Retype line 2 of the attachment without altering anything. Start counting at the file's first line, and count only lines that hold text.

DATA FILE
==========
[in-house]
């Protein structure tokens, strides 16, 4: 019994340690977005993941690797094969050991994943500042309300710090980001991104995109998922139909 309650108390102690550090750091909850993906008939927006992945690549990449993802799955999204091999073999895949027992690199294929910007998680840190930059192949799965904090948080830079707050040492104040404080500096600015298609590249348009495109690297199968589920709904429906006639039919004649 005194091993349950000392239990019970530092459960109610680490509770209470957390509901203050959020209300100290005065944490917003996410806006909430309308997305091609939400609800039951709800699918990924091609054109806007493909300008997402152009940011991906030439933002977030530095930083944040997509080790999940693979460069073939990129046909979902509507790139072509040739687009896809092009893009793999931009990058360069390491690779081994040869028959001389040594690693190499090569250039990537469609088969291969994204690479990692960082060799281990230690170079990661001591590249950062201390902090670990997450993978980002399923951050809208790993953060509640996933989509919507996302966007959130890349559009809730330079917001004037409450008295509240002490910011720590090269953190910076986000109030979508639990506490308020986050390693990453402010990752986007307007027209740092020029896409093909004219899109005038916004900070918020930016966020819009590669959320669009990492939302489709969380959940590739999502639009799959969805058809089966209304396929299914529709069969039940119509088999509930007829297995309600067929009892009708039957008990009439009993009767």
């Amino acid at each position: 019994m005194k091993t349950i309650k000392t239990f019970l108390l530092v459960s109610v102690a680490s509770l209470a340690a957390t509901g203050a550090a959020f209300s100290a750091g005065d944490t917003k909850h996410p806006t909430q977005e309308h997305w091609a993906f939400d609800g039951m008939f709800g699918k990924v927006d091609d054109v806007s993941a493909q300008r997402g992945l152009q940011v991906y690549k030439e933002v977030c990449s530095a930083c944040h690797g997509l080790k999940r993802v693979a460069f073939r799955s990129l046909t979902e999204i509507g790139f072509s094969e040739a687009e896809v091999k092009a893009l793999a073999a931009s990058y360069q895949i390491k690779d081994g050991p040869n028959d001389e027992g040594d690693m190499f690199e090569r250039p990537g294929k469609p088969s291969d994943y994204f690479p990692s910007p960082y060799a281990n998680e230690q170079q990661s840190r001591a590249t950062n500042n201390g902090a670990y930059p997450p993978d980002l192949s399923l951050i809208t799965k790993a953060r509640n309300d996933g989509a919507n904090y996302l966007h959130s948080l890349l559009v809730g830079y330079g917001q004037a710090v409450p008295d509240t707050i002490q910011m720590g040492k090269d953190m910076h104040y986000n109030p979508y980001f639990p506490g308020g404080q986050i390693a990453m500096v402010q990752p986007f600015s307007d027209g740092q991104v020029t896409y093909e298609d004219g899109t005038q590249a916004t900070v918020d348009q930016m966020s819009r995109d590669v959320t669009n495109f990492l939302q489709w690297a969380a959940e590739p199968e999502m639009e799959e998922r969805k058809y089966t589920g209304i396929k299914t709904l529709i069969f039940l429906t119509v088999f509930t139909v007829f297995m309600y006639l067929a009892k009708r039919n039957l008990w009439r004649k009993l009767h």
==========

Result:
């Protein structure tokens, strides 16, 4: 019994340690977005993941690797094969050991994943500042309300710090980001991104995109998922139909 309650108390102690550090750091909850993906008939927006992945690549990449993802799955999204091999073999895949027992690199294929910007998680840190930059192949799965904090948080830079707050040492104040404080500096600015298609590249348009495109690297199968589920709904429906006639039919004649 005194091993349950000392239990019970530092459960109610680490509770209470957390509901203050959020209300100290005065944490917003996410806006909430309308997305091609939400609800039951709800699918990924091609054109806007493909300008997402152009940011991906030439933002977030530095930083944040997509080790999940693979460069073939990129046909979902509507790139072509040739687009896809092009893009793999931009990058360069390491690779081994040869028959001389040594690693190499090569250039990537469609088969291969994204690479990692960082060799281990230690170079990661001591590249950062201390902090670990997450993978980002399923951050809208790993953060509640996933989509919507996302966007959130890349559009809730330079917001004037409450008295509240002490910011720590090269953190910076986000109030979508639990506490308020986050390693990453402010990752986007307007027209740092020029896409093909004219899109005038916004900070918020930016966020819009590669959320669009990492939302489709969380959940590739999502639009799959969805058809089966209304396929299914529709069969039940119509088999509930007829297995309600067929009892009708039957008990009439009993009767």